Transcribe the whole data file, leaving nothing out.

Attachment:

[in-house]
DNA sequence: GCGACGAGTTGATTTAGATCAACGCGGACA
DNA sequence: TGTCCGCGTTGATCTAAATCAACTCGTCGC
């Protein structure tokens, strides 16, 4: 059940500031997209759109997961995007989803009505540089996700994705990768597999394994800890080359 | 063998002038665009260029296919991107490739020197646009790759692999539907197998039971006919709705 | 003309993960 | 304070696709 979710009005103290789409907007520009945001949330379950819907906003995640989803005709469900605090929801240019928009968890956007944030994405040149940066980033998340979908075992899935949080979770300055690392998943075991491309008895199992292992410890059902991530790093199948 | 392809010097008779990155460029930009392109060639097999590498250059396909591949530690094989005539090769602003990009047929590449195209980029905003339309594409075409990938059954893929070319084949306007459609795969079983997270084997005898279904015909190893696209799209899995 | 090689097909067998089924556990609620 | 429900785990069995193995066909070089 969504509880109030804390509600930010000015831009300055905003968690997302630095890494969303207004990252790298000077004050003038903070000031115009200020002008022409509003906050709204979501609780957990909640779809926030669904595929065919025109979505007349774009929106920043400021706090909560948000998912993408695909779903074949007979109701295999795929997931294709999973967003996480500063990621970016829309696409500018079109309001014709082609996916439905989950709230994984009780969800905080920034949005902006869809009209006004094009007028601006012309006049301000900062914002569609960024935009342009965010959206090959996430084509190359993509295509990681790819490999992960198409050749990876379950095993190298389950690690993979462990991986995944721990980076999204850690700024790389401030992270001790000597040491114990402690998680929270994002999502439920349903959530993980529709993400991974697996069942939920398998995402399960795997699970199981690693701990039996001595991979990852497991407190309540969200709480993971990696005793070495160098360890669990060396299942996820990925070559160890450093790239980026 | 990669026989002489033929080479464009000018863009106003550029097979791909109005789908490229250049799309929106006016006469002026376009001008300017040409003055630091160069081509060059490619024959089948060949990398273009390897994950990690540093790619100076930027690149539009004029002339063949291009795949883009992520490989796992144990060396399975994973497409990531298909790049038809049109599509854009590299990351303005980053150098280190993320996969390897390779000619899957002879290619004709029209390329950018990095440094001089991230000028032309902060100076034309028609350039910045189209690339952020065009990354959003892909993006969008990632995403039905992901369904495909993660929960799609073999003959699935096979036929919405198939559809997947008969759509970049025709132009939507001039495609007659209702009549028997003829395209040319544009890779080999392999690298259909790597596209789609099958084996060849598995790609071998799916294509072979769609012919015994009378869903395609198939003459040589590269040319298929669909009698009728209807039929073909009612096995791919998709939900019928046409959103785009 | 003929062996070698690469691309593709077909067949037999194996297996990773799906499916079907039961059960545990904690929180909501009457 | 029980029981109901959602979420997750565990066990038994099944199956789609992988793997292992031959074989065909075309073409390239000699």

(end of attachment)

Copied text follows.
[in-house]
DNA sequence: GCGACGAGTTGATTTAGATCAACGCGGACA
DNA sequence: TGTCCGCGTTGATCTAAATCAACTCGTCGC
């Protein structure tokens, strides 16, 4: 059940500031997209759109997961995007989803009505540089996700994705990768597999394994800890080359 | 063998002038665009260029296919991107490739020197646009790759692999539907197998039971006919709705 | 003309993960 | 304070696709 979710009005103290789409907007520009945001949330379950819907906003995640989803005709469900605090929801240019928009968890956007944030994405040149940066980033998340979908075992899935949080979770300055690392998943075991491309008895199992292992410890059902991530790093199948 | 392809010097008779990155460029930009392109060639097999590498250059396909591949530690094989005539090769602003990009047929590449195209980029905003339309594409075409990938059954893929070319084949306007459609795969079983997270084997005898279904015909190893696209799209899995 | 090689097909067998089924556990609620 | 429900785990069995193995066909070089 969504509880109030804390509600930010000015831009300055905003968690997302630095890494969303207004990252790298000077004050003038903070000031115009200020002008022409509003906050709204979501609780957990909640779809926030669904595929065919025109979505007349774009929106920043400021706090909560948000998912993408695909779903074949007979109701295999795929997931294709999973967003996480500063990621970016829309696409500018079109309001014709082609996916439905989950709230994984009780969800905080920034949005902006869809009209006004094009007028601006012309006049301000900062914002569609960024935009342009965010959206090959996430084509190359993509295509990681790819490999992960198409050749990876379950095993190298389950690690993979462990991986995944721990980076999204850690700024790389401030992270001790000597040491114990402690998680929270994002999502439920349903959530993980529709993400991974697996069942939920398998995402399960795997699970199981690693701990039996001595991979990852497991407190309540969200709480993971990696005793070495160098360890669990060396299942996820990925070559160890450093790239980026 | 990669026989002489033929080479464009000018863009106003550029097979791909109005789908490229250049799309929106006016006469002026376009001008300017040409003055630091160069081509060059490619024959089948060949990398273009390897994950990690540093790619100076930027690149539009004029002339063949291009795949883009992520490989796992144990060396399975994973497409990531298909790049038809049109599509854009590299990351303005980053150098280190993320996969390897390779000619899957002879290619004709029209390329950018990095440094001089991230000028032309902060100076034309028609350039910045189209690339952020065009990354959003892909993006969008990632995403039905992901369904495909993660929960799609073999003959699935096979036929919405198939559809997947008969759509970049025709132009939507001039495609007659209702009549028997003829395209040319544009890779080999392999690298259909790597596209789609099958084996060849598995790609071998799916294509072979769609012919015994009378869903395609198939003459040589590269040319298929669909009698009728209807039929073909009612096995791919998709939900019928046409959103785009 | 003929062996070698690469691309593709077909067949037999194996297996990773799906499916079907039961059960545990904690929180909501009457 | 029980029981109901959602979420997750565990066990038994099944199956789609992988793997292992031959074989065909075309073409390239000699």